“The number one evaluation from parents and grandparents from seeing radKIDS being delivered, not when they came in, but when they see the end result–when their child or grandchild goes through the program–is, ‘Why is this not in every school?’ and so that’s what keeps me going and keeps all of our instructors going.”
When Daley asks, “What’s a child worth?” He’s quick to respond, “Priceless.”
Daley shares a success story about a young girl named “Candy.”
As nine-year-old Candy got off the school bus, a man ran up and grabbed her just a few feet from her front door. Attacked by a man twice her size, Candy, a fourth grader, knew exactly what to do and she lived to tell about it.
“He grabbed my arms, so I did my radKIDS. I elbowed him in the head and I ran home,” she said.
Daley says, “I met her the day she escaped from the abduction of the ex-Marine [who was] 6’ 1″. She was nine, and she got away from him, and he physically grabbed her. I was in town that day. I went to see her, and I expected, as a former police officer, to see a victim. But when I met the little girl, and I said, ‘How are you? I mean are you okay?’ Candy looked at me and said, ‘Yeah, he should have picked somebody else, don’t you think?’
“And that’s why I do what I do.”
- radKIDS have been endorsed by the National Sheriff’s Organization for about 12 years.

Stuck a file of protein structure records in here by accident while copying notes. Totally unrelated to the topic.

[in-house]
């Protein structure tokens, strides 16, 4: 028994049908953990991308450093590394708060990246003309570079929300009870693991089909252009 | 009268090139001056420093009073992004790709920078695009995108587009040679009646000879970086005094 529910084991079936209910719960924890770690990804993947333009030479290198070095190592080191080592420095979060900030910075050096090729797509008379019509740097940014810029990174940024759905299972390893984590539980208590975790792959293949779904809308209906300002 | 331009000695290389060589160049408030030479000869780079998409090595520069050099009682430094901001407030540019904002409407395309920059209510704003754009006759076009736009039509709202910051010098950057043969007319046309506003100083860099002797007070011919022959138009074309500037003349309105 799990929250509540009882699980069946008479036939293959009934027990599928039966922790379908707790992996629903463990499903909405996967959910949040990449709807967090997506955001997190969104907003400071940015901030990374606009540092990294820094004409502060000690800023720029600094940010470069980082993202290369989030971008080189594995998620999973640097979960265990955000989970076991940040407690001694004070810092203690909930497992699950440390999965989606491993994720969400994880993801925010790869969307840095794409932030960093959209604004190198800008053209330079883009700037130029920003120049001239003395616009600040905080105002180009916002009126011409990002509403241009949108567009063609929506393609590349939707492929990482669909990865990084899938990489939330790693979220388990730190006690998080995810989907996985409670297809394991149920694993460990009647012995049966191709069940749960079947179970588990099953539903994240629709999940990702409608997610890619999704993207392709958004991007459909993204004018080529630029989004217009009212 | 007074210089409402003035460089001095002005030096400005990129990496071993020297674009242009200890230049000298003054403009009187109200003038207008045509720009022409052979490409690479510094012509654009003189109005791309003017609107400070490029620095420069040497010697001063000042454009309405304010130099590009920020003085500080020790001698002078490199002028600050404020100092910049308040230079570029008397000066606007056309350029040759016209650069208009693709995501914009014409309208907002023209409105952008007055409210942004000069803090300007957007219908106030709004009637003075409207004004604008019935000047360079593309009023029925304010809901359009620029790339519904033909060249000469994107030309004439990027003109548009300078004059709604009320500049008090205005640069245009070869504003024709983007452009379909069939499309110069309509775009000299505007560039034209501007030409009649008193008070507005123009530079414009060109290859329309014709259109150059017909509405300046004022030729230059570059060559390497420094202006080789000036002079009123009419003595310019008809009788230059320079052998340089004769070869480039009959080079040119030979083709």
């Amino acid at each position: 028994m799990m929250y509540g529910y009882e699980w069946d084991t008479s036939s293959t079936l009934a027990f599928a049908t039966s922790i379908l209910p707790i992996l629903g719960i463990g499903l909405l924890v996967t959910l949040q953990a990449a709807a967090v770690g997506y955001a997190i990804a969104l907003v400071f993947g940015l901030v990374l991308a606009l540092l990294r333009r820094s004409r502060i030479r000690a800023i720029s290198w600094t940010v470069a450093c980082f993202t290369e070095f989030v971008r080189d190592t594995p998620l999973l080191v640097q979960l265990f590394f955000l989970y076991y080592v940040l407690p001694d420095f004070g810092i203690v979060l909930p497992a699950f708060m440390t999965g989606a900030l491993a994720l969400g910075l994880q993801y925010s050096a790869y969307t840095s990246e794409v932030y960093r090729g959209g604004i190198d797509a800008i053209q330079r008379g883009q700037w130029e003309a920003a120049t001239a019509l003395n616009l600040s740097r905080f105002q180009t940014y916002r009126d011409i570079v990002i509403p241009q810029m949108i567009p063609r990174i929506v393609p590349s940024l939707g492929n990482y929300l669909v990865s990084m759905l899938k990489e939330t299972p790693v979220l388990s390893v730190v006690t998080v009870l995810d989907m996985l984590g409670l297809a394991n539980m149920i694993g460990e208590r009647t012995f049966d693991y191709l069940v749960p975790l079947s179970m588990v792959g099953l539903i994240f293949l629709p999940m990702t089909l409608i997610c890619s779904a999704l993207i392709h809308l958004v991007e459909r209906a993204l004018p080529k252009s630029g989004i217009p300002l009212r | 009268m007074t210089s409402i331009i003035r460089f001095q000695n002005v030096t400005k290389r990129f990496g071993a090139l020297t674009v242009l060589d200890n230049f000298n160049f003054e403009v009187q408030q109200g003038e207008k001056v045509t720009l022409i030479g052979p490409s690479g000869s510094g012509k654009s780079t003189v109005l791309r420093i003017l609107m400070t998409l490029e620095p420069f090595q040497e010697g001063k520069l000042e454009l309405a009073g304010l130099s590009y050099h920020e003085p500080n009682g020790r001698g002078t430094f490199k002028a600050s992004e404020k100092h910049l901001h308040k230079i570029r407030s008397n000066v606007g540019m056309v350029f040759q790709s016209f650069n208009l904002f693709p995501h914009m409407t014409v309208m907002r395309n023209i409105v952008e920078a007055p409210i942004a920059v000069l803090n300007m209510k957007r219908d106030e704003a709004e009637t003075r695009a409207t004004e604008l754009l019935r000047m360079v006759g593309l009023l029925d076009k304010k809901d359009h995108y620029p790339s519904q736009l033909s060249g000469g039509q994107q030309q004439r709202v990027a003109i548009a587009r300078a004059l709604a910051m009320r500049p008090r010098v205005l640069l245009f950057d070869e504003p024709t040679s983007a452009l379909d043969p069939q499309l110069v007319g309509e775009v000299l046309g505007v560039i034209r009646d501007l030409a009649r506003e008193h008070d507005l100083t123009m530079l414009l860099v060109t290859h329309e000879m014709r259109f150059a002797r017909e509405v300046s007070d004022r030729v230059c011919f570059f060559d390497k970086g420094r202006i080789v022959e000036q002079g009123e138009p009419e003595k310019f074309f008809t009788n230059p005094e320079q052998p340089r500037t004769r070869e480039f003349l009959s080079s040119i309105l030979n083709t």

- More than 300,000 children have been trained in the radKIDS Personal Empowerment Safety Education program.
- 5000 community-based instructors have been trained in over 46 states and in Canada, England, Guam and the Philippines, and the program has been translated into the Chinese language.
- More than 147 children threatened with abduction have used their skills and returned safely to their families.
- More than 7,500 sexually assaulted and abused children have spoken up and gotten the help they needed to stop the abuse and thousands more have escaped bullying and peer-to-peer violence.
- One (1) out of every three (3) girls/women and one (1) out of every six (6) boys/men will be sexually assaulted.
- One (1) out of every three (3) sexual assaults reported to law enforcement are children under the age of twelve (12) and one (1) out of every six (6) of those are under the age of seven (7).
- Fifty-nine percent (59%) of sexual assaults of children are by family members, thirty-seven percent (37%) of the time they’re someone the child knows, and only four percent (4%) of the time they’re strangers.
- According to law enforcement reports, approximately 58,000 children are kidnapped or abducted by strangers annually.
- About 204,000 children are abducted by family members annually.
- More than 700,000 children annually go missing in this country; that’s about 2,148 a day.
- There are more than 1 million children listed as long-term missing by law enforcement.
radKIDS ABC’S of Child Victimization:
• An estimated 797,500 children are reported missing each year. In 40 percent of stereotypical kidnapping cases, the child was killed.
• Last year 10,000 children stayed home from school at least once a month fearing bullies and half the children surveyed were bullied weekly.
Child Abuse and Neglect
• 896,000 children were determined to be victims of child abuse and neglect. That is one child every 35 SECONDS.
• There is one sex offender for every square mile in the United States. A typical molester will abuse between 30 to 60 children.